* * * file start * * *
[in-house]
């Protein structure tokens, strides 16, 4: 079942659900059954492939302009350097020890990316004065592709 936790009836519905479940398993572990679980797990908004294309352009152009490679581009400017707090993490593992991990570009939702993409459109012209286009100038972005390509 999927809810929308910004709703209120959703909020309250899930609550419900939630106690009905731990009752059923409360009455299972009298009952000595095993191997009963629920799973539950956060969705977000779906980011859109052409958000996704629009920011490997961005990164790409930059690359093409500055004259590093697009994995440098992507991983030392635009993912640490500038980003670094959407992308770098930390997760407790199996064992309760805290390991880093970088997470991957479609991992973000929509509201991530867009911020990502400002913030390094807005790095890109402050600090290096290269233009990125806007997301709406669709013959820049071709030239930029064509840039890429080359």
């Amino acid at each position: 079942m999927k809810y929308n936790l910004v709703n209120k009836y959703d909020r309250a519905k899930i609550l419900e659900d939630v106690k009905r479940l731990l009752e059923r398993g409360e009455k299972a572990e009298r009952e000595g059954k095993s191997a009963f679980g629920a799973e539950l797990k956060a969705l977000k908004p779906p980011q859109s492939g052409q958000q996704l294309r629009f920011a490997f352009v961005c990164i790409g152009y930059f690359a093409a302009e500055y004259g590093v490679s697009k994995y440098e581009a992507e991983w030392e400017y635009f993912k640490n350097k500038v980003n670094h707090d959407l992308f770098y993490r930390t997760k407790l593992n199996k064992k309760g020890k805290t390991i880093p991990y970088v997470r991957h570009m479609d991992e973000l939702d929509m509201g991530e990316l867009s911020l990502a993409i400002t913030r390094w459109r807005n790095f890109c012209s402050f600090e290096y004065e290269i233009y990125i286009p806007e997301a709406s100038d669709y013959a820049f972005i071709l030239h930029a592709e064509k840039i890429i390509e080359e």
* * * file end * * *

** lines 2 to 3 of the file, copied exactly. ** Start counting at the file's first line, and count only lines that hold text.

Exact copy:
């Protein structure tokens, strides 16, 4: 079942659900059954492939302009350097020890990316004065592709 936790009836519905479940398993572990679980797990908004294309352009152009490679581009400017707090993490593992991990570009939702993409459109012209286009100038972005390509 999927809810929308910004709703209120959703909020309250899930609550419900939630106690009905731990009752059923409360009455299972009298009952000595095993191997009963629920799973539950956060969705977000779906980011859109052409958000996704629009920011490997961005990164790409930059690359093409500055004259590093697009994995440098992507991983030392635009993912640490500038980003670094959407992308770098930390997760407790199996064992309760805290390991880093970088997470991957479609991992973000929509509201991530867009911020990502400002913030390094807005790095890109402050600090290096290269233009990125806007997301709406669709013959820049071709030239930029064509840039890429080359």
């Amino acid at each position: 079942m999927k809810y929308n936790l910004v709703n209120k009836y959703d909020r309250a519905k899930i609550l419900e659900d939630v106690k009905r479940l731990l009752e059923r398993g409360e009455k299972a572990e009298r009952e000595g059954k095993s191997a009963f679980g629920a799973e539950l797990k956060a969705l977000k908004p779906p980011q859109s492939g052409q958000q996704l294309r629009f920011a490997f352009v961005c990164i790409g152009y930059f690359a093409a302009e500055y004259g590093v490679s697009k994995y440098e581009a992507e991983w030392e400017y635009f993912k640490n350097k500038v980003n670094h707090d959407l992308f770098y993490r930390t997760k407790l593992n199996k064992k309760g020890k805290t390991i880093p991990y970088v997470r991957h570009m479609d991992e973000l939702d929509m509201g991530e990316l867009s911020l990502a993409i400002t913030r390094w459109r807005n790095f890109c012209s402050f600090e290096y004065e290269i233009y990125i286009p806007e997301a709406s100038d669709y013959a820049f972005i071709l030239h930029a592709e064509k840039i890429i390509e080359e």